Thanks-Living – More Thankful for the Giver than the Gifts

Tommy Boland Cross Community Church Pastor

There are many ways for Christians to “give an answer to everyone who asks you to give the reason for the hope that you have” (1 Peter 3:15). Since we celebrate Thanksgiving this month, let us focus on one of the best ways to witness to the truths of the Gospel – Thanks-Living, by which we demonstrate to the watching world that we are more thankful for the Giver of the gifts than the gifts themselves.

Here is one of the best examples in all of sacred Scripture of what Thanks-Living looks like in a child of God.

“I heard and my heart pounded, my lips quivered at the sound; decay crept into my bones, and my legs trembled. Yet I will wait patiently for the day of calamity to come on the nation invading us. Though the fig tree does not bud and there are no grapes on the vines, though the olive crop fails and the fields produce no food, though there are no sheep in the pen and no cattle in the stalls, yet I will rejoice in the Lord, I will be joyful in God my Savior. The Sovereign Lord is my strength . . .” (Habakkuk 3:16-19).


Historical context

The prophet Habakkuk lived in Judah during the reign of Jehoiakim and prophesied in the time between the fall of Nineveh (612 BC) and the Babylonian invasion and eventual captivity of God’s people in 588 BC. The prophet cried out to God, trying to understand why He would use the pagan and wicked Babylonians as an instrument of judgment against God’s people, even in the midst of their rebellion and their sin. Yet even as God’s judgment was looming over His people, He gave His prophet reason to hope in what seemed to be an utterly hopeless situation. God was going to judge His people, but He would ultimately restore them when His perfect purpose was fulfilled. 

We have to go back in time and recall that Israel’s culture was steeped in farming and agriculture in order to understand the devastation of God’s judgment upon His people. The staples of Israel’s diet, which included figs, grapes, olives and grain, were all going to disappear. Cattle and sheep would be gone. God’s promised coming judgment would take the form of a barren wasteland that in no way could be mistaken for mere happenstance. The utter devastation of Judah would bear solemn witness to the sovereign power and authority of Almighty God. The Creator and Sustainer of the universe would make it crystal clear that it is Father God, not “mother nature,” who controls everything, including the failure of the crops and the death of the animals.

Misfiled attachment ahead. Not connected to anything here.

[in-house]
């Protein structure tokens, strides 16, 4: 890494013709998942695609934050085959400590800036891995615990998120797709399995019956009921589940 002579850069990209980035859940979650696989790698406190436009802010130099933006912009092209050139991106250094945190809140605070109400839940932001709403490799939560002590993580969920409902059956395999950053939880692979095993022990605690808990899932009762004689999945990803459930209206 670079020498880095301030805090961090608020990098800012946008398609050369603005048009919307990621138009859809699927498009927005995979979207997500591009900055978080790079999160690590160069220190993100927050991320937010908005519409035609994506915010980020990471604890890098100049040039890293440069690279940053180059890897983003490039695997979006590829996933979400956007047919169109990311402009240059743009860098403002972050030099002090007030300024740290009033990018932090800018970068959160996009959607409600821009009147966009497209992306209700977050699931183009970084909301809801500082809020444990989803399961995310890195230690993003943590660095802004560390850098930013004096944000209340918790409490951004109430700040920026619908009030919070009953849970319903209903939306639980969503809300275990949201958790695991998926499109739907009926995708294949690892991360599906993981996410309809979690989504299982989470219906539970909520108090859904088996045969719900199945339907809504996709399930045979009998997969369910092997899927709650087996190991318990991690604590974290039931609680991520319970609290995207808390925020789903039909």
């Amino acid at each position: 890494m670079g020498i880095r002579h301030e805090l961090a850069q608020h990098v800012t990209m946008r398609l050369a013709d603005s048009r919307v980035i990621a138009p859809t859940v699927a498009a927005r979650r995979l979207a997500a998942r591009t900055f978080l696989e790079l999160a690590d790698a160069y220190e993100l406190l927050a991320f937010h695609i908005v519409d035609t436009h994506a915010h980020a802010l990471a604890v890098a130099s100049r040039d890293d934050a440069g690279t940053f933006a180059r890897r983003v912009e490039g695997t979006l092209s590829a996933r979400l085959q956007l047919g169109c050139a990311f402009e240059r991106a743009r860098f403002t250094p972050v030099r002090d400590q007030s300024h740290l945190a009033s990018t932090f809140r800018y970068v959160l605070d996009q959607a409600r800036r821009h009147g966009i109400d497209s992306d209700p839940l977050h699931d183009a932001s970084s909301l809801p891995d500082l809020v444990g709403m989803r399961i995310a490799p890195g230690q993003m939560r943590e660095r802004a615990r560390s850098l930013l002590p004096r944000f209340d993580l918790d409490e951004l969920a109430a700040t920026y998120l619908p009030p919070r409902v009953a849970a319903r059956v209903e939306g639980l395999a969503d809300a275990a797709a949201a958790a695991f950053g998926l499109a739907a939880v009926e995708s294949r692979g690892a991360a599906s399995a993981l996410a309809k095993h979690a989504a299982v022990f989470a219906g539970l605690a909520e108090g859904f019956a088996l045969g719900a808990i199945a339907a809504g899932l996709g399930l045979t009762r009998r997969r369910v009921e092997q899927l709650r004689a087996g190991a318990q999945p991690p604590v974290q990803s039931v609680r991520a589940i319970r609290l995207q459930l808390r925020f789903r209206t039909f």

Deuteronomy 8:8 tells us that Israel was “a land of wheat, barley, grapevines, figs, and pomegranates; a land of oil olives and date honey.” Photo By Seth Aronstam

Notice how Habakkuk opened this passage: the prophet was reduced to a sense of utter inadequacy in the presence of God. His heart pounded, his lips quivered, and his body was weakened to the point that his legs trembled when God revealed how He intended to use a pagan nation to discipline His own people. And as the prophet focused on the coming calamity, he was physically shaken to his core. Isn’t that true of all of us when we focus on the storm winds as they begin to blow in our lives?

But then Habakkuk shifted his focus away from the coming judgment and looked to the One who judges justly: the Lord, his God. And as he beheld the glory of God, the prophet responded in the face of the impending destruction on his nation with Thanks-Living: “Yet I will rejoice in the Lord,” Habakkuk said, “I will be joyful in God my Savior. The Sovereign Lord is my strength.”

Habakkuk knew the secret to Thanks-Living: It is not rooted in the good gifts God gives, but rather in God Himself. Instead of staring gloomily at the times of starvation that were on the horizon, Habakkuk stared at his Savior God. He chose to rejoice, in spite of the circumstances. British biblical scholar, F.F. Bruce put a sharp point on this powerful way of living life even when life is hard to live:

“It is right and proper to voice appreciation (thanks for) God’s goodness when he bestows all that is necessary for life, health and prosperity. But when these things are lacking, to rejoice (giving thanks) in God for his own sake is evidence of pure faith.”


Beyond circumstance

That is what I call Thanks-Living: Giving thanks regardless of the circumstances we are facing. You see, if we believe that all things work together for our good as disciples of our Lord Jesus Christ, as Romans 8:28 promises, then we will see any scarcity, lack, calamity, difficulty, storm wind or wave of challenge as an instrument of sanctification in God’s mighty right hand. Now, we won’t rejoice in the reason for the painful providence we are experiencing – we are only human, after all! But we should surely rejoice in the results of it, because God has promised to work it all together to make us more like Jesus. The joy of the Lord was Habakkuk’s strength, and it is our strength as well.

So remember, when your circumstances are changing, and even changing for the worse, your God is unchanging. In theological terms this is called God’s immutability. The writer of Hebrews puts it this way, “Jesus Christ is the same yesterday and today and forever” (Hebrews 13:8). Jesus was for you. Jesus is for you. Jesus will be for you forever and ever. That alone should empower every child of God to be filled with Thanks-Living regardless of the ever-changing circumstances we face on this side of heaven. 

Have a wonderful Thanksgiving!

This is the Gospel. This is grace for your race. NEVER FORGET THAT . . . AMEN!


Dr. Tommy Boland is senior pastor of Cross Community Church in Deerfield Beach ( He blogs regularly at For more articles by Dr. Tommy Boland, visit

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